The puzzling behavior of inflation in the Great Recession and its aftermath has increased the need to better understand the constraints that firms face when setting prices. Using new data and theory, I demonstrate that each firm's choice of how much information to acquire to set prices determines aggregate price dynamics through the patterns of pricing at the micro level, and through the large heterogeneity in pricing policies across firms. Viewed through this lens, the behavior of prices in recent years becomes less puzzling, as firms endogenously adjust their information acquisition strategies. In support of this mechanism, I present micro evidence that firms price goods using plans that are sticky, coarse, and volatile. A theory of information-constrained price setting generates such policies endogenously, and quantitatively matches the discreteness, duration, volatility, and heterogeneity of policies in the data. Policies track the state noisily, resulting in sluggish adjustment to shocks. A higher volatility of shocks does not reduce monetary non-neutrality and generates slight inflation, while progress in the technology to acquire information results in deflation.
Keyword: Rational inattention, Inflation dynamics, and Rigid prices Subject (JEL): E30 - Prices, Business Fluctuations, and Cycles: General (includes Measurement and Data) and E50 - Monetary Policy, Central Banking, and the Supply of Money and Credit: General
Creator: McGrattan, Ellen R. and Prescott, Edward C. Series: Staff report (Federal Reserve Bank of Minneapolis. Research Department) Number: 534 Abstract:
Many countries are facing challenging fiscal financing issues as their populations age and the number of workers per retiree falls. Policymakers need transparent and robust analyses of alternative policies to deal with demographic changes. In this paper, we propose a simple framework that can easily be matched to aggregate data from the national accounts. We demonstrate the usefulness of our framework by comparing quantitative results for our aggregate model with those of a related model that includes within-age-cohort heterogeneity through productivity differences. When we assess proposals to switch from the current tax and transfer system in the United States to a mandatory saving-for-retirement system with no payroll taxation, we find that the aggregate predictions for the two models are close.
Keyword: Retirement, Medicare, Social Security, and Taxation Subject (JEL): H55 - Social Security and Public Pensions, I13 - Health Insurance, Public and Private, and E13 - General Aggregative Models: Neoclassical
Creator: Kehoe, Patrick J., Midrigan, Virgiliu, and Pastorino, Elena Series: Staff report (Federal Reserve Bank of Minneapolis. Research Department) Number: 536 Abstract:
During the Great Recession, regions of the United States that experienced the largest declines in household debt also experienced the largest drops in consumption, employment, and wages. Employment declines were larger in the nontradable sector and for firms that were facing the worst credit conditions. Motivated by these findings, we develop a search and matching model with credit frictions that affect both consumers and firms. In the model, tighter debt constraints raise the cost of investing in new job vacancies and thus reduce worker job finding rates and employment. Two key features of our model, on-the-job human capital accumulation and consumer-side credit frictions, are critical to generating sizable drops in employment. On-the-job human capital accumulation makes the flows of benefits from posting vacancies long-lived and so greatly amplifies the sensitivity of such investments to credit frictions. Consumer-side credit frictions further magnify these effects by leading wages to fall only modestly. We show that the model reproduces well the salient cross-regional features of the U.S. data during the Great Recession.
Keyword: Search and matching, Human capital, Employment, and Debt constraints Subject (JEL): E21 - Macroeconomics: Consumption; Saving; Wealth, E32 - Business Fluctuations; Cycles, E24 - Employment; Unemployment; Wages; Intergenerational Income Distribution; Aggregate Human Capital; Aggregate Labor Productivity, J21 - Labor Force and Employment, Size, and Structure, and J64 - Unemployment: Models, Duration, Incidence, and Job Search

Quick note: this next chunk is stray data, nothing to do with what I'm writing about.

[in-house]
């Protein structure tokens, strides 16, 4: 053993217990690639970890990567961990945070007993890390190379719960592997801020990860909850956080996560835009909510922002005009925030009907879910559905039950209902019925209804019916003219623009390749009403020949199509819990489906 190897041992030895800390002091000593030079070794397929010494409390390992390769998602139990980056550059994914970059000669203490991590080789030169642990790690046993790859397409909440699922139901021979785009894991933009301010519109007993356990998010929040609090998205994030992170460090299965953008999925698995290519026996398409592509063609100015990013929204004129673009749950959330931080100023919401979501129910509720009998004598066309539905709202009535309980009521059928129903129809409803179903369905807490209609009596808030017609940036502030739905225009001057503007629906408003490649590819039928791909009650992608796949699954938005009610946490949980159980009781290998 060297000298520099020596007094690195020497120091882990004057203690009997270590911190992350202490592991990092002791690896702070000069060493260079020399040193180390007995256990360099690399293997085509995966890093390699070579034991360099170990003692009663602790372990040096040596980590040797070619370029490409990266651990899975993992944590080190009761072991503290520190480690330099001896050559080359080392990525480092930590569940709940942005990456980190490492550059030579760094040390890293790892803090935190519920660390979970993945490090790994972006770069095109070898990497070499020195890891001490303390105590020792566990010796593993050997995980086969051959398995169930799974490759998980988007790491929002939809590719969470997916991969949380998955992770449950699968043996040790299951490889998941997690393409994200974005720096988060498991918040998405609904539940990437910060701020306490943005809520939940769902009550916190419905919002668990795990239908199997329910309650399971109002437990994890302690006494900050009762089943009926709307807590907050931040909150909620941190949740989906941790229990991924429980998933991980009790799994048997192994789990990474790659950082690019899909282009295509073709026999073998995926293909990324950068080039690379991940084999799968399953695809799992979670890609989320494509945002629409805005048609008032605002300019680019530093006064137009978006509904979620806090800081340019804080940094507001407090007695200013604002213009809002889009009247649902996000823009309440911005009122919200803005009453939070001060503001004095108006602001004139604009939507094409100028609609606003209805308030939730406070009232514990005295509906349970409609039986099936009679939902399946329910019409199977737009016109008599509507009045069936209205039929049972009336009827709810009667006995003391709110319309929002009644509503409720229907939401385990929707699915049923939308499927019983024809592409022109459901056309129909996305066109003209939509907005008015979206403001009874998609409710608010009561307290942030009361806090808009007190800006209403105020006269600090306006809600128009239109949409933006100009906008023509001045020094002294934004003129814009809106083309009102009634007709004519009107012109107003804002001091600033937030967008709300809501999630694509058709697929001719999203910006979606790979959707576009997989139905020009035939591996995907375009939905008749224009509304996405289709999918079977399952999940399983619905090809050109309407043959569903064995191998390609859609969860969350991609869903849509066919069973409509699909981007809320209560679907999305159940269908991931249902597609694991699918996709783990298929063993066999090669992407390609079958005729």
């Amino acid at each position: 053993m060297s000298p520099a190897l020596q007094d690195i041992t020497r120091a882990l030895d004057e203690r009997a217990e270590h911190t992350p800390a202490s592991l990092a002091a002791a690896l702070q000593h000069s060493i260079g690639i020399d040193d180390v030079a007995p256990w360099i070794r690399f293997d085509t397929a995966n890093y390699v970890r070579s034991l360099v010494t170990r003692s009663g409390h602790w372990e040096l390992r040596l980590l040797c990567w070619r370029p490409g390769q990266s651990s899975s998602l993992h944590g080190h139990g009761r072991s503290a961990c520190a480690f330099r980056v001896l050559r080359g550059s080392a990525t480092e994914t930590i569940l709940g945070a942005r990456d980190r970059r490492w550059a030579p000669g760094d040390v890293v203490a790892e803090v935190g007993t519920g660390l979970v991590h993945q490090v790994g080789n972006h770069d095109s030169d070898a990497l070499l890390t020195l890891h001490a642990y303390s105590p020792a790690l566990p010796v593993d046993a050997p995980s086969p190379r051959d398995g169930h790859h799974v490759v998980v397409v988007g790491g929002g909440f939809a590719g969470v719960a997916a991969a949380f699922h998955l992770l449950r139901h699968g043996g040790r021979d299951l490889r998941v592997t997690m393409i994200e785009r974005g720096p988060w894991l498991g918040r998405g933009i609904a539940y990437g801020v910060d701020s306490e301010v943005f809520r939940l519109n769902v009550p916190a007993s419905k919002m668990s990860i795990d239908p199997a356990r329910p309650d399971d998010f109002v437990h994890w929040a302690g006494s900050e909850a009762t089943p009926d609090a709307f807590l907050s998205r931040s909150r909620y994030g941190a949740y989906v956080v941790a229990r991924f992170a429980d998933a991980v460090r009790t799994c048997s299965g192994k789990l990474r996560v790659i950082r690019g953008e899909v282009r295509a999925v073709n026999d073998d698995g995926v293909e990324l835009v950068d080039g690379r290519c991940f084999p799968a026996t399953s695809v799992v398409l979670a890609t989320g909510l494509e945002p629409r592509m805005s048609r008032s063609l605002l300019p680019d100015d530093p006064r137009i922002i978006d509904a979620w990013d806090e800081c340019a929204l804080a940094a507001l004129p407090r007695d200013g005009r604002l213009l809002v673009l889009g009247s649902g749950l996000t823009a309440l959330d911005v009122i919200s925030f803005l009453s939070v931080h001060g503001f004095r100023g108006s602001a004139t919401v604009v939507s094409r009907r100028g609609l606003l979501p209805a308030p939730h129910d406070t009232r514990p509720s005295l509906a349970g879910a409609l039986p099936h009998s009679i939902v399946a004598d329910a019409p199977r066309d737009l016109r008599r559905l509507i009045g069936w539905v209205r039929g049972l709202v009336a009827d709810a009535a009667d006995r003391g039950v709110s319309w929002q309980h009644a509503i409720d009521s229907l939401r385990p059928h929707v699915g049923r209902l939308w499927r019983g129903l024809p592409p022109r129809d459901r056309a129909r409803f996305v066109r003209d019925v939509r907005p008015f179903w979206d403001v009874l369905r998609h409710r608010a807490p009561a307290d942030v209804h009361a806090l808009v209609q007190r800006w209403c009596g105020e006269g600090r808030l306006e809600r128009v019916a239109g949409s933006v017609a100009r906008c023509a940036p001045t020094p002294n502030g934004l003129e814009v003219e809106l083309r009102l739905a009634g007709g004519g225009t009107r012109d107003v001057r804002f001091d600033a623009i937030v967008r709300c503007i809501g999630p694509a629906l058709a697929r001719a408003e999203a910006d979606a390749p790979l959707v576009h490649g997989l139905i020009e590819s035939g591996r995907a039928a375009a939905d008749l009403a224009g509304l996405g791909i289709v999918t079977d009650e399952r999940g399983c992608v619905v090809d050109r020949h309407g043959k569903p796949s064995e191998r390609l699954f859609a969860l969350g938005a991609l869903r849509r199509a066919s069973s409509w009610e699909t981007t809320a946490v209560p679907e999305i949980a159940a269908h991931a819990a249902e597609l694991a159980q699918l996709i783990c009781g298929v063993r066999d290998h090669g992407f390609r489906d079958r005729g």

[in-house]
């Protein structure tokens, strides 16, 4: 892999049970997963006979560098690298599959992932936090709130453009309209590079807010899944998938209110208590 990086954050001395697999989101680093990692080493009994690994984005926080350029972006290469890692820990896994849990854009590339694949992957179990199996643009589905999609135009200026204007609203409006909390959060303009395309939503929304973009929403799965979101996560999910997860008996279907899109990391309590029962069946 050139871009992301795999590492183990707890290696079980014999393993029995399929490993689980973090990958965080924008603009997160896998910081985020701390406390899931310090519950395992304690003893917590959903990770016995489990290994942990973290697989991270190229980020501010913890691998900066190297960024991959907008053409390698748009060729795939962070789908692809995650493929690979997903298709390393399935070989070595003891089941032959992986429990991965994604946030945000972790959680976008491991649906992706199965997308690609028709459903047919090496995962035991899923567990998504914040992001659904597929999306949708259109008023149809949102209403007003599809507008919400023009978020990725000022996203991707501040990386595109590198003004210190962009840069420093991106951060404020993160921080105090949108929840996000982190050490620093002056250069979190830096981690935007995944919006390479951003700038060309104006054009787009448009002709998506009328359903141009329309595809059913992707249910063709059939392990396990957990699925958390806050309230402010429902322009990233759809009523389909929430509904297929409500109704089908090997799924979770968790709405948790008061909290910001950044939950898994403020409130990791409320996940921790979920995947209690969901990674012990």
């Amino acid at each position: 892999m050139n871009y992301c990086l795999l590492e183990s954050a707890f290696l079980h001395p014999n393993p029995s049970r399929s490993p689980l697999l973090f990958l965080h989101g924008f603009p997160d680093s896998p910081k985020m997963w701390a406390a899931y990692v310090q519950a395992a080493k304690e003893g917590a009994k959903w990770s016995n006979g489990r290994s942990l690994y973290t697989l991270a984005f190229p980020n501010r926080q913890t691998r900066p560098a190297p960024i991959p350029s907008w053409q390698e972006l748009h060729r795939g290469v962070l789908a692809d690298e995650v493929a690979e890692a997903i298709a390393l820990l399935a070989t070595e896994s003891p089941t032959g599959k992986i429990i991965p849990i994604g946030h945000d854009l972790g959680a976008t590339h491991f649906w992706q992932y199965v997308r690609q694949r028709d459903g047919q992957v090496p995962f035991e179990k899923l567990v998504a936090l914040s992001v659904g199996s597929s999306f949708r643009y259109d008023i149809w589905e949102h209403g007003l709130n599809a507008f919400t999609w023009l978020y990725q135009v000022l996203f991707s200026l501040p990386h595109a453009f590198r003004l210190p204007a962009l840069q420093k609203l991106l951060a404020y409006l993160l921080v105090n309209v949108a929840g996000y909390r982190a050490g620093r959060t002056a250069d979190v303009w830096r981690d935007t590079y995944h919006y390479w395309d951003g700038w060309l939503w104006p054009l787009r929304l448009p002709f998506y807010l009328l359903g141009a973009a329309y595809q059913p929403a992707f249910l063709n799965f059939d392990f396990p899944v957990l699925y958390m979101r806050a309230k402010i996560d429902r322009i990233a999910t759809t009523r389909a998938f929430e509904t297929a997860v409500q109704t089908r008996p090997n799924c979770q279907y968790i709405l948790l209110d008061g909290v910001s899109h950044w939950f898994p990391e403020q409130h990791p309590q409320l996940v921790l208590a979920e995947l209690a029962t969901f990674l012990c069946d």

Creator: Mercenier, Jean and Schmitt, Nicolas Series: Staff report (Federal Reserve Bank of Minneapolis. Research Department) Number: 188 Abstract:
We argue that the rationalization gains often predicted by static applied general equilibrium models with imperfect competition and scale economies are artificially boosted by an unrealistic treatment of fixed costs. We introduce sunk costs into one such model calibrated with real-world data. We show how this changes the oligopoly game in a way significant enough to affect, both qualitatively and quantitatively, the outcome of a trade liberalization exercise.
Keyword: Market structure, Applied general equilibrium, Sunk costs, and Trade liberalization Subject (JEL): D58 - Computable and Other Applied General Equilibrium Models, C68 - Computable General Equilibrium Models, F17 - Trade: Forecasting and Simulation, and F12 - Models of Trade with Imperfect Competition and Scale Economies; Fragmentation
Creator: Luttmer, Erzo G. J. Series: Staff report (Federal Reserve Bank of Minneapolis. Research Department) Number: 585 Abstract:
Most firms begin very small, and large firms are the result of typically decades of persistent growth. This growth can be understood as the result of some form of organization capital accumulation. In the US, the distribution of firm size k has a right tail only slightly thinner than 1/k. This is shown to imply that incumbent firms account for most aggregate organization capital accumulation. And it implies potentially extremely slow aggregate convergence rates. A benchmark model is proposed in which managers can use incumbent organization capital to create new organization capital. Workers are a specific factor for producing consumption, and they require managerial supervision. Through the lens of the model, the aftermath of the Great Recession of 2008 is unsurprising if the events of late 2008 and early 2009 are interpreted as a destruction of organization capital, or as a belief shock that made consumers want to reduce consumption and accumulate more wealth instead.
Keyword: Slow recoveries, Zipf's law, Firm size distribution, and Business cycles Subject (JEL): E32 - Business Fluctuations; Cycles and L11 - Production, Pricing, and Market Structure; Size Distribution of Firms